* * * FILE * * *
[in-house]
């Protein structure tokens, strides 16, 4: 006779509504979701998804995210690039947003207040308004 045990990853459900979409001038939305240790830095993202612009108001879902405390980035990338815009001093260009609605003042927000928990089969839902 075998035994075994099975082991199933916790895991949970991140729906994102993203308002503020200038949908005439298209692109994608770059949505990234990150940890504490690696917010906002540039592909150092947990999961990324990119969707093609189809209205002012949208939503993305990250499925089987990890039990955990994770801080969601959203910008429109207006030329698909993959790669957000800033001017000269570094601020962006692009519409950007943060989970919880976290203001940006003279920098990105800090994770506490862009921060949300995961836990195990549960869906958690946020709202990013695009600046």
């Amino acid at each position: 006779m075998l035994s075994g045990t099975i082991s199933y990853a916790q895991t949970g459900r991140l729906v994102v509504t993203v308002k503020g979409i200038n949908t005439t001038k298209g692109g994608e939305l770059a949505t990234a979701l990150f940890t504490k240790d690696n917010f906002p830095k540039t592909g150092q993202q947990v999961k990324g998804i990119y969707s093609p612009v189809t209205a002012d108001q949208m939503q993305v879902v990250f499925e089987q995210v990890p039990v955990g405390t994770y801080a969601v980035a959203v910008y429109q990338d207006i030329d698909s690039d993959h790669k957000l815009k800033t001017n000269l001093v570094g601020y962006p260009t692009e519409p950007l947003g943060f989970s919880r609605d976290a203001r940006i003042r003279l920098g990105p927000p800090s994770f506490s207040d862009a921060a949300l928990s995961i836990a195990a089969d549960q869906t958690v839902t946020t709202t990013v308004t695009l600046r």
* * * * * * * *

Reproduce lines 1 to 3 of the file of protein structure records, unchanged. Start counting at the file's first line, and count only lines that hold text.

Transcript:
[in-house]
């Protein structure tokens, strides 16, 4: 006779509504979701998804995210690039947003207040308004 045990990853459900979409001038939305240790830095993202612009108001879902405390980035990338815009001093260009609605003042927000928990089969839902 075998035994075994099975082991199933916790895991949970991140729906994102993203308002503020200038949908005439298209692109994608770059949505990234990150940890504490690696917010906002540039592909150092947990999961990324990119969707093609189809209205002012949208939503993305990250499925089987990890039990955990994770801080969601959203910008429109207006030329698909993959790669957000800033001017000269570094601020962006692009519409950007943060989970919880976290203001940006003279920098990105800090994770506490862009921060949300995961836990195990549960869906958690946020709202990013695009600046």
């Amino acid at each position: 006779m075998l035994s075994g045990t099975i082991s199933y990853a916790q895991t949970g459900r991140l729906v994102v509504t993203v308002k503020g979409i200038n949908t005439t001038k298209g692109g994608e939305l770059a949505t990234a979701l990150f940890t504490k240790d690696n917010f906002p830095k540039t592909g150092q993202q947990v999961k990324g998804i990119y969707s093609p612009v189809t209205a002012d108001q949208m939503q993305v879902v990250f499925e089987q995210v990890p039990v955990g405390t994770y801080a969601v980035a959203v910008y429109q990338d207006i030329d698909s690039d993959h790669k957000l815009k800033t001017n000269l001093v570094g601020y962006p260009t692009e519409p950007l947003g943060f989970s919880r609605d976290a203001r940006i003042r003279l920098g990105p927000p800090s994770f506490s207040d862009a921060a949300l928990s995961i836990a195990a089969d549960q869906t958690v839902t946020t709202t990013v308004t695009l600046r």